April 29, 2021– As we wrap up pushing the envelope in our writing, I hope that you’ve enjoyed the theme of this month. Be sure to join us in May as we begin our next topic, Writing Kid’s Books; you don’t want to miss it! Today we’ll be chatting about 3 ways you can push the envelope in your writing by choosing an epic plot that is unexpected.
- Rags to Riches to Rags-Rags to riches is a pretty common theme in novels and movies, but taking it one step further will help push the envelope in your writing. I know you’ve heard me say this before, but it’s worth repeating; not every story has to have a happy ending! If you’re going to do a classic rags to riches story, where your character pulls themselves out of poverty and lands in a big pile of money, be sure to throw in a plot twist where they lose it all and end up with nothing. Many people have experienced this in reality, and we should be writing, so it reflects that. Think Cinderella after she doesn’t end up with Prince Charming and has to spend her life cleaning for her stepmother and stepsisters or Robin Hood stealing from the rich and giving to the poor only to be caught and sentenced to hard labour for the rest of his days. Take the norm and flip it upside down.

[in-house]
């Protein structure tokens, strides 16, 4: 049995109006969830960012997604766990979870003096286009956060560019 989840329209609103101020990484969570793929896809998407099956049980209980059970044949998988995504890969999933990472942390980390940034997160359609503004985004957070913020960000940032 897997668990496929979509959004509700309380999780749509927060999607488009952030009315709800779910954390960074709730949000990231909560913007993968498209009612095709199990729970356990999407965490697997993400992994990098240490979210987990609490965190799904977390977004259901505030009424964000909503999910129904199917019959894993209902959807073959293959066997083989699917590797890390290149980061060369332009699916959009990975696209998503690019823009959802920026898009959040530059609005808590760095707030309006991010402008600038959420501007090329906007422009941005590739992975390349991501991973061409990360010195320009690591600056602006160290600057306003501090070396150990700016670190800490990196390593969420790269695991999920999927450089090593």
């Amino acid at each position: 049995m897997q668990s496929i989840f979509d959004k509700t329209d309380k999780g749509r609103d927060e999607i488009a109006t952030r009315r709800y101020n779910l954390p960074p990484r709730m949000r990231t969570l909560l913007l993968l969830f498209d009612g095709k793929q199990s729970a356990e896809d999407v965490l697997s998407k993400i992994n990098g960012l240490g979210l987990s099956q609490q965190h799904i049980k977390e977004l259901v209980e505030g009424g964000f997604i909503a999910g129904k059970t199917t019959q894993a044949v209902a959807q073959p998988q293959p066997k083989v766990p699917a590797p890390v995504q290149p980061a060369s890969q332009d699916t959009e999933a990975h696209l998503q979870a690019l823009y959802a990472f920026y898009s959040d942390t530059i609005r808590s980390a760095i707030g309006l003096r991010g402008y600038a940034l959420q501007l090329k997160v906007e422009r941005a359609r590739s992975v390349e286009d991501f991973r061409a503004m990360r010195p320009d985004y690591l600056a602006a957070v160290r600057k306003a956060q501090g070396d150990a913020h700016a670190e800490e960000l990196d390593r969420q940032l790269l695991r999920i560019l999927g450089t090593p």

- The Quest-Sending your character on a quest to find something of value is pretty normal in most adventure books; think Indian Jones or National Treasure as good examples. But what if in your book, the character dies at the end while never completing the quest or ever finding what they were looking for? Or better yet, that they got within arms reach and failed. We don’t always succeed in life or win, but the point is to never give up. Push the envelope and give your reader something unexpected.
- The Rebirth-We can speak about this plotline in literal and figurative terms. We could write characters that are ‘reborn’ after an accident (a brush with death or losing their memory and beginning their life again) or ‘reborn’ after some kind of enlightenment (they found religion or have had an experience that completely changed their life). An example of the first type of rebirth would be Still Alice or The Curious Case of Benjamin Button. The second type of rebirth includes examples such as Heaven is for Real or The Shack. Push the envelope in your writing by combining both types of rebirths. Put your characters in situations that will forever change them but not always for the better.
We’ve got one more post coming up tomorrow to wrap up our theme of pushing the envelope in your writing! Then we’re moving on in May to Writing for Kids! I’m so excited, and I hope you are too. Check out my number 1, best selling book for more advice on what publishers want: Advice from a Publisher (Insider Tips for Getting Your Work Published!): Bakker, Lacey L., Goubar, Alex: 9781989506141: Books – Amazon.ca